Craig Tansley uncovers the city’s best-kept secret, Sham Shui Po.
Craig Tansley walks you through Hong Kong’s neighbourhoods and uncovers the city’s best-kept secret, Sham Shui Po …
The neighbourhood of Sham Shui Po was so far off the Hong Kong tourist trail that the only travellers who had heard of it were those who had relatives there. While you’ll find some of the world’s most expensive real estate barely 30 minutes away on Hong Kong Island in Central, Sham Shui Po is best known for being home to the city’s first public housing estates.
But things are changing in Hong Kong. Visitors want grit … and nowhere is grittier than Sham Shui Po.
“This is Hong Kong to me,” local fashion designer Douglas Young says. “The real architecture of Hong Kong is not designed by architects. It’s designed by residents; it’s their laundry, their TV aerials, their signage, their graffiti. It provides us with that special layer.”
For this is one of Hong Kong’s most vibrant neighbourhoods. If you’re a fan of bustling local markets – Sham Shui Po’s your place. If you’re looking for electronics, the open-air Apliu Street markets are the city’s gold mine; while the flea markets in a district long known for clothing merchandise makes you feel like you’re in an Asian ‘take’ on London’s Soho district.
Behind the clothing merchants on Sham Shui Po’s main streets, there are laneways leading to new artistic hubs. At Wontonmeen, there’s a shared living space that’s home to 11 storeys of artists, journalists, musicians and designers; and at new cafes such as Openground, young locals share work desks while sipping imported coffee.
At the oldest public housing complex in the whole city – Shek Kip Mei Public Housing Estate – you’ll now find a contemporary museum, Mei Ho House Museum, offering a fascinating insight into the real Hong Kong, well beyond the bright lights and neon signs.
Around here, you’ll experience a lot more old-world China than colonial Britain, including Chinese teahouses on street corners. Drop into The Heritage Teahouse, located inside a former factory building that’s been transformed into a stunning arts centre (The Jockey Club Creative Arts Centre). That’s what this suburb is all about – the treasure between dangling electrical cables and garish street signage.
A warning: expect the understated. There are over 60 Michelin-starred restaurants in Hong Kong, but Sham Shui Po’s contribution is in an old apartment block – it’s one of the world’s cheapest Michelin-starred restaurant – Tim Ho Wan – on Fuk Wing Street. If you’re a pork bun lover, Tim Ho Wan will tantalise your taste buds.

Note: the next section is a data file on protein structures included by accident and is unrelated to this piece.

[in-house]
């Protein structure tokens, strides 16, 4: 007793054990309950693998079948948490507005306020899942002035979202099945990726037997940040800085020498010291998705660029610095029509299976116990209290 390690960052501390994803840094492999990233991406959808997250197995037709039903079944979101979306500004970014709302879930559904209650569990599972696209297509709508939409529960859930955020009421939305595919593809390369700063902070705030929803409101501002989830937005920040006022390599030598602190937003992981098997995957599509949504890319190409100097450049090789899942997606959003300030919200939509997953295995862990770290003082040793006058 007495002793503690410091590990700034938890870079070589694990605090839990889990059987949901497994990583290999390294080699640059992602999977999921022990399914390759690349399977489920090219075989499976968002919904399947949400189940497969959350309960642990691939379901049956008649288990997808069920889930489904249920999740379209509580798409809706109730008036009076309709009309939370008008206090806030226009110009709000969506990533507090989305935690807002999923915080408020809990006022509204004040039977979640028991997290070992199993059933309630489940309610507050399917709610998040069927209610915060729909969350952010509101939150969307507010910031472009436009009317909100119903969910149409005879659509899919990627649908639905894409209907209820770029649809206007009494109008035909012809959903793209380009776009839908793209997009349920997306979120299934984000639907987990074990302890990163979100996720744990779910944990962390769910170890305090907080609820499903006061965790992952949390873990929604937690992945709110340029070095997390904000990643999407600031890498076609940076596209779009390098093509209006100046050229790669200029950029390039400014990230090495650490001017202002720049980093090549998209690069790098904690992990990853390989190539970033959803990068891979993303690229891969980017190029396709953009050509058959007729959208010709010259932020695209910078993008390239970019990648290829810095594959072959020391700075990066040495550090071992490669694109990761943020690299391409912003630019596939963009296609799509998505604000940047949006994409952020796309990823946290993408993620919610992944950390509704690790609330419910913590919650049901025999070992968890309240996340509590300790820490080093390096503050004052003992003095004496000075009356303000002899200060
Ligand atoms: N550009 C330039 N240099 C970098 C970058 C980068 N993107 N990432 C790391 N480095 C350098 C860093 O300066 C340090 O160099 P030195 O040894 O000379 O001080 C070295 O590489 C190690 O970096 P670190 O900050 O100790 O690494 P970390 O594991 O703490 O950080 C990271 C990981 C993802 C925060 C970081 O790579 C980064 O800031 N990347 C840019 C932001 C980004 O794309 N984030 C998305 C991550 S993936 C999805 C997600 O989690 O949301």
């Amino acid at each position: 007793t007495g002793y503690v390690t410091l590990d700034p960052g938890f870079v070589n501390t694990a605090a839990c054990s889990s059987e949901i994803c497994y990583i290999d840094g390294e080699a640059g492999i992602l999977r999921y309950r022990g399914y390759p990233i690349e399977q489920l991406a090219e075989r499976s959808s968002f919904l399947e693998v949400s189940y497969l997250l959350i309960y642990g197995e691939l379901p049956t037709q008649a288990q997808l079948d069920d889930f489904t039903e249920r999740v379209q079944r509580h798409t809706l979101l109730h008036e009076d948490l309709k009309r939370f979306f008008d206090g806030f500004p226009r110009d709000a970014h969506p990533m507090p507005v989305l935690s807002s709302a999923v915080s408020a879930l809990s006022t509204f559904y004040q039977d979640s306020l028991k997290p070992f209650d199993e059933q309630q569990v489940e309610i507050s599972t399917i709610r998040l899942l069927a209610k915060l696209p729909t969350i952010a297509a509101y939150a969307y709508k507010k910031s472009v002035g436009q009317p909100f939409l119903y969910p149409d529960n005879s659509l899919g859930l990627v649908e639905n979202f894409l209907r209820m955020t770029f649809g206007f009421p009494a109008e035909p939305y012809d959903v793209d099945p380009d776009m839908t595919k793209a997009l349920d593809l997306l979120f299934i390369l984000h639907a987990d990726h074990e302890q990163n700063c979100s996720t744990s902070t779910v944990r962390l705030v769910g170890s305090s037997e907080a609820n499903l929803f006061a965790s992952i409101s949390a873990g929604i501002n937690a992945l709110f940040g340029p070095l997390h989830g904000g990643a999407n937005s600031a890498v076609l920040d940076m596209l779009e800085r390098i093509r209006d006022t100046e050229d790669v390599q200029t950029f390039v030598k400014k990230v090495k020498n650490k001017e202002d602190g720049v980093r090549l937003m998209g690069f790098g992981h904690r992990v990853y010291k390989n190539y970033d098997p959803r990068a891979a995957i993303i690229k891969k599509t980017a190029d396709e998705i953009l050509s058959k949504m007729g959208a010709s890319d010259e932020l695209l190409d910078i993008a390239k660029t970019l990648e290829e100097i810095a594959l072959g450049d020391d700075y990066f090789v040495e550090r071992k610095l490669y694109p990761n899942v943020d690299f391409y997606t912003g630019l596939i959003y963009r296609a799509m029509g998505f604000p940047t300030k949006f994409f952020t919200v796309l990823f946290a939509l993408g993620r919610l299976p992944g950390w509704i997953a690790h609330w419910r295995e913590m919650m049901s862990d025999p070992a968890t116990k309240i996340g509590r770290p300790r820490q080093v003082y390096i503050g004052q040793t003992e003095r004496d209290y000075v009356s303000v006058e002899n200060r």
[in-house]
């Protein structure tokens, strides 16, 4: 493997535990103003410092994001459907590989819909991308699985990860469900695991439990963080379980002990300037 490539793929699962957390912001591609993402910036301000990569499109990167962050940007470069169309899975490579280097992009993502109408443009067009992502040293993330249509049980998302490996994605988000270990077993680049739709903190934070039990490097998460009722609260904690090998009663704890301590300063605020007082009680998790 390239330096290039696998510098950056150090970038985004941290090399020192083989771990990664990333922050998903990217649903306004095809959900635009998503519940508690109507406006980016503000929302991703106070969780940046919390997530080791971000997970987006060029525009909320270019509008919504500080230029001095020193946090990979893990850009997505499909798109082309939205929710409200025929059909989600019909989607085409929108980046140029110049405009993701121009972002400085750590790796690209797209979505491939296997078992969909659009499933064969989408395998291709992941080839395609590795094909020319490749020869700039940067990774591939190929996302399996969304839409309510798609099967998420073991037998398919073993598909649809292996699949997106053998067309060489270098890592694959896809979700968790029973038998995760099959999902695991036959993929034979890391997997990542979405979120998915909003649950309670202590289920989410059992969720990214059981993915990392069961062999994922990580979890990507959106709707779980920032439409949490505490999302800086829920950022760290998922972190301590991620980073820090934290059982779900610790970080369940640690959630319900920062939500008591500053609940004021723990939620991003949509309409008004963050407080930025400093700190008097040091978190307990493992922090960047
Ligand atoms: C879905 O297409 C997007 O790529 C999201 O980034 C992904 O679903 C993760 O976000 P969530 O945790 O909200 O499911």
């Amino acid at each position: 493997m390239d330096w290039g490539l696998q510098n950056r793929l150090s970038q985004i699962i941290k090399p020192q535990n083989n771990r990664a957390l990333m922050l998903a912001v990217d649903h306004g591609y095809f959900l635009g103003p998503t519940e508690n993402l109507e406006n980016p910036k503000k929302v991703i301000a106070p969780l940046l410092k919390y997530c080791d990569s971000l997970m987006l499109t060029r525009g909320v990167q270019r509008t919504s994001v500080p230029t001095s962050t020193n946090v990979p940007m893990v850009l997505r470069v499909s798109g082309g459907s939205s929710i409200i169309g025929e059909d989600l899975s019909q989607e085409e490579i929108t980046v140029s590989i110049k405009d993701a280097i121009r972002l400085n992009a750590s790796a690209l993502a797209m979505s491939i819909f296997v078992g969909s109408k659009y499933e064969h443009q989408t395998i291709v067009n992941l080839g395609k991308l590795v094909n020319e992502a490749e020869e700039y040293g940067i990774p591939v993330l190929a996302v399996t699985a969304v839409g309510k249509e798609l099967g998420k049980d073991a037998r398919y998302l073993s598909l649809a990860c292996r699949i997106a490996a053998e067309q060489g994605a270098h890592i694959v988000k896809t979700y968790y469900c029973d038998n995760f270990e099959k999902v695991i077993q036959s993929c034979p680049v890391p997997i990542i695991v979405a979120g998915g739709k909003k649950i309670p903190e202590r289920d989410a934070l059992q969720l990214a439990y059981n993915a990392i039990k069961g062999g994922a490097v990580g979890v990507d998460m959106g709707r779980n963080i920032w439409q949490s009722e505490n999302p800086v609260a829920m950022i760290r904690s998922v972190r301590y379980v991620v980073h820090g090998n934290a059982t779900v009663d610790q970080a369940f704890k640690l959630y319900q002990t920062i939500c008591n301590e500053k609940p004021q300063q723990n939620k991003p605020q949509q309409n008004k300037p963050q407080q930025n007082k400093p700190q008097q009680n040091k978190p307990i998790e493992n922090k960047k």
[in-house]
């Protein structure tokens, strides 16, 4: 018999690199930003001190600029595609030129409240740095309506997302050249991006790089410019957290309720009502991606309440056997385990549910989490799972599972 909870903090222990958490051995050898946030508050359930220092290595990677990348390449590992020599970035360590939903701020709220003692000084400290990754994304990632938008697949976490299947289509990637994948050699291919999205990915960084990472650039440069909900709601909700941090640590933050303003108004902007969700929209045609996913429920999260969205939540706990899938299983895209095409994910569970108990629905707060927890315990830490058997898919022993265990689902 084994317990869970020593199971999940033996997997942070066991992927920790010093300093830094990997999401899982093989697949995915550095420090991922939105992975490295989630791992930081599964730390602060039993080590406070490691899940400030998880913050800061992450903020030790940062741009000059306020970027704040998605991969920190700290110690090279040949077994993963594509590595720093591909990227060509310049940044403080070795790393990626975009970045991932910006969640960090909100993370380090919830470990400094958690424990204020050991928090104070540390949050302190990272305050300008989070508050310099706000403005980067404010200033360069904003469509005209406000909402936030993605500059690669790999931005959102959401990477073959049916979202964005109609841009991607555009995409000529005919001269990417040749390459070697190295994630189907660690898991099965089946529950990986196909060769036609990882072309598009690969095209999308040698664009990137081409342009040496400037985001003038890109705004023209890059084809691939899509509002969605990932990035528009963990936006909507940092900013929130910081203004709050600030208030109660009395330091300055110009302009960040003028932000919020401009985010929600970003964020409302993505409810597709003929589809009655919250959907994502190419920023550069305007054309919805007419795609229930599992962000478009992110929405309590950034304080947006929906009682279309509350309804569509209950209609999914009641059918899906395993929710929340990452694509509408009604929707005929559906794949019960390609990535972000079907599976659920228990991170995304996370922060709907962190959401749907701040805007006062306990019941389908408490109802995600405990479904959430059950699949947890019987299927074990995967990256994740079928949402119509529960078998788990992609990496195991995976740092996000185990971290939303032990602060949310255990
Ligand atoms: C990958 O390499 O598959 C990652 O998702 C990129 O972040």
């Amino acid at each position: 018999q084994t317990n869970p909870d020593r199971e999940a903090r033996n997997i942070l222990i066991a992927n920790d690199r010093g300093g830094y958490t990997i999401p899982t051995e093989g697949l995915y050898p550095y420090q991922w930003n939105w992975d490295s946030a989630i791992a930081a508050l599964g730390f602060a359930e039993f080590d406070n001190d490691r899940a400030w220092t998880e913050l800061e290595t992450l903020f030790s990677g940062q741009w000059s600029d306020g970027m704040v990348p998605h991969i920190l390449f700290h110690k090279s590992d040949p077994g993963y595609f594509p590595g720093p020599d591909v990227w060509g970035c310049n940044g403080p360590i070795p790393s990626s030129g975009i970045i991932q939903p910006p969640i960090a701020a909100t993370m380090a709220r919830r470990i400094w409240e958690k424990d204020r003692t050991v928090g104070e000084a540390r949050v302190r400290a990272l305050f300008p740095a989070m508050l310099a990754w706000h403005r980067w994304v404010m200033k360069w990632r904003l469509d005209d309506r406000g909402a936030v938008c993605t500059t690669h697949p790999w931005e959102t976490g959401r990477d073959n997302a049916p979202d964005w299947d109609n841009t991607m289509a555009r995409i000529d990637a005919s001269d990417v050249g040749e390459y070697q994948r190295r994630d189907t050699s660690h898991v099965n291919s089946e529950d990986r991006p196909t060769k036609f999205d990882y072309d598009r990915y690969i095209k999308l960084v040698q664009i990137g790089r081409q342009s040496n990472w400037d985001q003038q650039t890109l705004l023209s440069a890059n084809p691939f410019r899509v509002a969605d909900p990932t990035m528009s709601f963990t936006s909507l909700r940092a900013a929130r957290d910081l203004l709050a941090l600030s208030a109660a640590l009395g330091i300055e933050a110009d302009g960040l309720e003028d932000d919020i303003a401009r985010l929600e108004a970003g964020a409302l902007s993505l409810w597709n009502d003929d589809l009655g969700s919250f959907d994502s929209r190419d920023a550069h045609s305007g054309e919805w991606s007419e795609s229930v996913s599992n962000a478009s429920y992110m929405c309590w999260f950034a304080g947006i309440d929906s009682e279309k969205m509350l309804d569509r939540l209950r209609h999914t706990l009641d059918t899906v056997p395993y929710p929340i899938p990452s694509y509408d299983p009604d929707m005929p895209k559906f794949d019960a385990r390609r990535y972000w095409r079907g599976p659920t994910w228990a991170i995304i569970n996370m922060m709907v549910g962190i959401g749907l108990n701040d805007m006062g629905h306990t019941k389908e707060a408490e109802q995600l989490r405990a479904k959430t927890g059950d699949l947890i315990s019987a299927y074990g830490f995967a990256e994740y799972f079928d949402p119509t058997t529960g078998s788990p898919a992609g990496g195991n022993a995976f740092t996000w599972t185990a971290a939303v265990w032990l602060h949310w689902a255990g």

Finish lunch off around the corner with a sweet tofu pudding at one of the city’s best traditional bean curd restaurants – Kung Wo Beancurd Factory – run by a former investment banker.
Other neighbourhoods worth a visit
It’s one of Hong Kong Island’s oldest neighbourhoods – on the site of the first British occupation of the city. These days, however, Sheung Wan is home to as many odd Chinese medicine shops and markets as there are stunning examples of Edwardian architecture. It’s now become Hong Kong’s trendiest neighbourhood, home to its most bohemian bars and cafes, but don’t go past Dried Seafood Street if you want to see the quirky side of Hong Kong. The city’s oldest food markets and antique shops are on Antique Street – seeing a pattern yet? – and are some of the city’s finest.
Tsim Sha Tsui
Located on the other side of Victoria Harbour, in Kowloon, Tsim Sha Tsui is a little more accessible than Central. With its sprawling parks and colonial monuments you can walk around sightseeing for hours.
Here, people-watching is highly recommended; for this is Hong Kong’s most ethnically diverse neighbourhood. You also won’t find better food anywhere in Hong Kong – there’s everything here from cheap noodle shops to Michelin-starred gourmet hotspots, and, of course, The Peninsula, one of Asia’s most iconic luxury hotels. Even if you don’t stay there, try its famous Day Spa or high tea.
Wan Chai is the cultural hub of Hong Kong. Should you be looking for a beer or wine, Lockhart Road is Hong Kong’s premier bar district. The restaurants along Jaffe Road are some of Hong Kong’s finest – though for cheaper treats and to eat like a local, try the open-air dai pai dong restaurants in huge tents that are the neighbourhood’s calling cards. Look out for food festivals at the Convention and Exhibition Centre. If theatre’s your thing, head to the Hong Kong Academy for Performing Arts. The best art exhibitions in Hong Kong are at Wan Chai’s Hong Kong Arts Centre.
Yau Ma Tei
Most visitors may not venture to Yau Ma Tei because it is not as wellknown as its neighbours Tsim Sha Tsui and Mong Kok. But, Yau Ma Tei has Hong Kong’s most iconic street markets and some of the oldest restaurants – so the streets are literally buzzing with energy. There are amazing culinary treats all over – you’ll have to queue with ‘in-the-know’ locals at eateries like Four Seasons Pot Rice, but it’s worth the wait. Colonial architecture is everywhere, but it’s the markets you should come for. The Jade Market sells every type of jade jewellery you could ever think of, Shanghai Street is the chef’s pick for homewares, while the Temple Street Night Market is the city’s most famous.
Craig Tansley is a travel writer based on the Gold Coast. He writes for Australia’s major newspapers, as well as international titles such as the Sunday Times of London and Conde Nast Traveller in the US and the UK.
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